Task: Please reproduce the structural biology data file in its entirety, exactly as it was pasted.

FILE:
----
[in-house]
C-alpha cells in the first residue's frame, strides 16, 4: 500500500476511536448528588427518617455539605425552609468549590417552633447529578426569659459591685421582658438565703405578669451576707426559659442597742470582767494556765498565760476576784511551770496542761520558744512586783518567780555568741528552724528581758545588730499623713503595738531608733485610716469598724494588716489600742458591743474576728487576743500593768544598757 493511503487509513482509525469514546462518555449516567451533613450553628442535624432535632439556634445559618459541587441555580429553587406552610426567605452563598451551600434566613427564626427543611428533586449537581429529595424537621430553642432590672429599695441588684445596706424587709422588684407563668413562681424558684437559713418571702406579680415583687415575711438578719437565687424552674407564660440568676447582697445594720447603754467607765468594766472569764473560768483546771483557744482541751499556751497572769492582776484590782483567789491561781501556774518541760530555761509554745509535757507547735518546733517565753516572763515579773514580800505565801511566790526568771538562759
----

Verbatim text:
[in-house]
C-alpha cells in the first residue's frame, strides 16, 4: 500500500476511536448528588427518617455539605425552609468549590417552633447529578426569659459591685421582658438565703405578669451576707426559659442597742470582767494556765498565760476576784511551770496542761520558744512586783518567780555568741528552724528581758545588730499623713503595738531608733485610716469598724494588716489600742458591743474576728487576743500593768544598757 493511503487509513482509525469514546462518555449516567451533613450553628442535624432535632439556634445559618459541587441555580429553587406552610426567605452563598451551600434566613427564626427543611428533586449537581429529595424537621430553642432590672429599695441588684445596706424587709422588684407563668413562681424558684437559713418571702406579680415583687415575711438578719437565687424552674407564660440568676447582697445594720447603754467607765468594766472569764473560768483546771483557744482541751499556751497572769492582776484590782483567789491561781501556774518541760530555761509554745509535757507547735518546733517565753516572763515579773514580800505565801511566790526568771538562759